The second Gold Cup in a cycle is not a big deal. I agree with that. The rest of R2Dad's post makes him sound bitter. It's so much more fun to watch the USMNT under Bruce than JK. So glad that guy is gone.

  11. Brian Kraft replied, July 26, 2017 at 6:49 p.m.

    By your logic every proven great player makes a better coach than actual coaches. In reality that is observably and measurably almost the opposite of the truth. Please enumerate the superstars of the sport who have coached successfully for any period of time. Klinsmann was a laughingstock at Bayern and left the US job in absolute disgrace. (Arena has yet to lose a game, because he is a coach.) And as for his success with Germany? They have made the quarters each of the last 16 world cups, the semis 12, and the final 8, winning 4. Losing a semi at home is not good. R2Dad: "They had a young squad." Like the one that just simultaneously won the Confederations Cup and a youth World Cup. It's Germany. R2Dad: "Those don't count." Haha.

  12. R2 Dad replied, July 27, 2017 at 6:03 a.m.

    "Please enumerate the superstars of the sport who have coached successfully for any period of time." Perhaps you've recently heard of one of these guys?: Guardiola, Zidane, Conte, Simeone, Ancelloti? Or even the person most influential in football over the past 50 years, Johan Cruyff? Any of them might count. Or maybe not, if you only follow MLS.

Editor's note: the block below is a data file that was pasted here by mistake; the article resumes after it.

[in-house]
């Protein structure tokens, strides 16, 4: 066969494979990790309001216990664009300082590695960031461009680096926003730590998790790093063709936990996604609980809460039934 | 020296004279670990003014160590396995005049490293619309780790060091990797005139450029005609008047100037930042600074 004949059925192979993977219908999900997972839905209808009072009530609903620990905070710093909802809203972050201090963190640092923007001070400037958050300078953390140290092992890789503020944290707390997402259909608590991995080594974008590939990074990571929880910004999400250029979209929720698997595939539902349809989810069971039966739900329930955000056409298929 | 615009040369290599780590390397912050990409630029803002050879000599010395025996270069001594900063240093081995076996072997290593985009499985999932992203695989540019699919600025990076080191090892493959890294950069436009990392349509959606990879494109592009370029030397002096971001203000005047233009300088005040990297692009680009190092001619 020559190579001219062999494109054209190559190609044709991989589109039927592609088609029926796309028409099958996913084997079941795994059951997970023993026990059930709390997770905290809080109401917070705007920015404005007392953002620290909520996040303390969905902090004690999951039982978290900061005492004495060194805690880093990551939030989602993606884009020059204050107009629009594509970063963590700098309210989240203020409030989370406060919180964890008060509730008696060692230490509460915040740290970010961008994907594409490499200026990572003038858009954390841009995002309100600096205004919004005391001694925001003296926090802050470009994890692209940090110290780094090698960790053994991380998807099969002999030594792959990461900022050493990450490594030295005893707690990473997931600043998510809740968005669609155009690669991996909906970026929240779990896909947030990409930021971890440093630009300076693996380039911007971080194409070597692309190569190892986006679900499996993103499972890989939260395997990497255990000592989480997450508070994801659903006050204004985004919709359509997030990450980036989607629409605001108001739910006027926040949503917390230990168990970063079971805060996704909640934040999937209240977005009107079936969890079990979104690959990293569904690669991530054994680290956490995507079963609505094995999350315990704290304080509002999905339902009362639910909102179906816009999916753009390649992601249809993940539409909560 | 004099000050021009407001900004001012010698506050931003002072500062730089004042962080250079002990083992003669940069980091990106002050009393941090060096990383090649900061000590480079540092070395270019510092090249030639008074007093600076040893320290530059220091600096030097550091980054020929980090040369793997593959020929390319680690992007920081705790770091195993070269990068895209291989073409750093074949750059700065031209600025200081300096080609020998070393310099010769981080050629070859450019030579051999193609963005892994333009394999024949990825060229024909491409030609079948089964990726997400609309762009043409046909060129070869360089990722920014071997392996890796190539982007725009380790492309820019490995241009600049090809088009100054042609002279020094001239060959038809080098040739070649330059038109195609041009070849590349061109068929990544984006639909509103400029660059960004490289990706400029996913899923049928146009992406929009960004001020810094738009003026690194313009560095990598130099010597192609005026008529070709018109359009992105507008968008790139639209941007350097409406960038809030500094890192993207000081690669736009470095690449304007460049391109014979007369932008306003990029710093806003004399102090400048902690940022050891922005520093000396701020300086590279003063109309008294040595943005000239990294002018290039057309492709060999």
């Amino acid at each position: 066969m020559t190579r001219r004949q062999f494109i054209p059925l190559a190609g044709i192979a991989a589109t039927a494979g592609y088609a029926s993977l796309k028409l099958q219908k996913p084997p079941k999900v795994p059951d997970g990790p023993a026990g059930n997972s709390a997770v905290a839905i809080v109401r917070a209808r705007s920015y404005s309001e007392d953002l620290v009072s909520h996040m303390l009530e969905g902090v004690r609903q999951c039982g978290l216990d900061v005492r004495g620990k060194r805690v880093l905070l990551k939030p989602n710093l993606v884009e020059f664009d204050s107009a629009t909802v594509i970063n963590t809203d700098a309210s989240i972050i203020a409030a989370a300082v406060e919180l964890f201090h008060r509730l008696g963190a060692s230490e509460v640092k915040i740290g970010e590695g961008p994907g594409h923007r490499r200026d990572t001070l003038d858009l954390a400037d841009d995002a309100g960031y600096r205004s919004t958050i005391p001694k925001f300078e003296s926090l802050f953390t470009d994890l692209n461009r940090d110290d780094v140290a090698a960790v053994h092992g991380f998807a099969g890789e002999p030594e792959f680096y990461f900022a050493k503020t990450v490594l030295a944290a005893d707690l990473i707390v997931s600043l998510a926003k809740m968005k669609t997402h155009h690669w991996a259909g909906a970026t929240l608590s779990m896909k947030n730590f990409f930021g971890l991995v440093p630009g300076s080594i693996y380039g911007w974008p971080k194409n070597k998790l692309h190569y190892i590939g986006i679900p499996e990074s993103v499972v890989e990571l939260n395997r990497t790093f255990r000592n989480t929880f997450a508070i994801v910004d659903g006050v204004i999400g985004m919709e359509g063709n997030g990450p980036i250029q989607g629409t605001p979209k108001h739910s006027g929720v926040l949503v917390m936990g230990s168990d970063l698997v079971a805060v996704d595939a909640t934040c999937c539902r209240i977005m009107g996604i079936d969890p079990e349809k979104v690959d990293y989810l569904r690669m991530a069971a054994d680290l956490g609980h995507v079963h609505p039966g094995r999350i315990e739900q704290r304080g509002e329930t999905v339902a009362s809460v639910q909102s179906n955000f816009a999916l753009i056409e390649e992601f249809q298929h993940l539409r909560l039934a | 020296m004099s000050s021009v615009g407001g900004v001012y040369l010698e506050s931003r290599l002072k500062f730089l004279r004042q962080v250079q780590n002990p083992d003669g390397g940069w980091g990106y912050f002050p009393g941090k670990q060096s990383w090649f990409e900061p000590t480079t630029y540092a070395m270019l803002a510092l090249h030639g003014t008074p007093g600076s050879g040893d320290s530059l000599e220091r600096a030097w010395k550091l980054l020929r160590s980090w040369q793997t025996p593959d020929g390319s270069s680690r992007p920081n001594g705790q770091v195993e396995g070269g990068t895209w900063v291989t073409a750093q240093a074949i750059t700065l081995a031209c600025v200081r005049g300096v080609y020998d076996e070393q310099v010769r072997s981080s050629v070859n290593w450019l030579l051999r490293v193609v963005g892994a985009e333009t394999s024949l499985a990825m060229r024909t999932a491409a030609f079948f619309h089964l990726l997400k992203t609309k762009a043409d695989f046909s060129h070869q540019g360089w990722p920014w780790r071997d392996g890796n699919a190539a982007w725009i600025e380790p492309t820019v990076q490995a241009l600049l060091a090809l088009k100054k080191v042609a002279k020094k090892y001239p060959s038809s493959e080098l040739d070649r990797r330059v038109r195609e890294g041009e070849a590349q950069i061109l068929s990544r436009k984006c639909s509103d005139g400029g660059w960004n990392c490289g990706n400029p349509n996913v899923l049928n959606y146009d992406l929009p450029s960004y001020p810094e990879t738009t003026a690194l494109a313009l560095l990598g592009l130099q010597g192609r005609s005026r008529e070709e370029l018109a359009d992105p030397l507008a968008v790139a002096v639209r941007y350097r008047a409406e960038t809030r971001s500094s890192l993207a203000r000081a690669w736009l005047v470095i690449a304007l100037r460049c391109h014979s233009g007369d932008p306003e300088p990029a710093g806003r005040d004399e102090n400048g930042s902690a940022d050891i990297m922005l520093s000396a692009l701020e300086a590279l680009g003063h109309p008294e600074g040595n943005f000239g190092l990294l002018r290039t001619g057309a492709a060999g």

13. Brian Kraft replied, July 27, 2017 at 7:40 a.m.

    That's a great list! On that list, would you place Klinsmann above or below Maradona?

  14. R2 Dad replied, July 27, 2017 at 10:41 a.m.

    Above Arena and Bradley.

  15. Fire Paul Gardner Now replied, July 27, 2017 at 12:11 p.m.

    Really? What has JK done as a coach that is more impressive than Arena and Bradley? He coached both Germany and the US to, at best, par results in the world cup and failed miserably at Bayern. That's it.

  16. Eric Mills, July 26, 2017 at 9:26 a.m.

    Michael Bradley has consistently received the praise of his teammates and coaches on every team he has been a part of, from Borussia Monchengladbach to Roma to Toronto FC to the USMNT. That consistent praise carries more credibility than tired, recycled accusations of nepotism.

  17. R2 Dad replied, July 26, 2017 at 12:38 p.m.

    Riiiiiiight, Eric, because those associates always feel free to give an honest assessment for the media. The only people you hear players/coaches complaining about are the referees and agents, or once in a blue moon when a Dani Alves waits for two subsequent transfers to let loose on Barca management for alleged poor treatment.

  18. Kent James, July 26, 2017 at 10:37 a.m.

    Articles like this are important, because they allow fans to see how things work within the team, which is not easy to see just by watching the games (I certainly wanted to hear how the players viewed JK). I understand the original concerns about nepotism when Bob Bradley first brought MB into the team; the coach's son?? It's something you expect to see at the youth level (and it's often unhealthy there). So I was skeptical, to say the least. But once I watched him play, it was clear to me that he deserved to be there. MB has been the foundation of the national team for something like the last decade, and this article explains why.

  19. R2 Dad, July 26, 2017 at 12:55 p.m.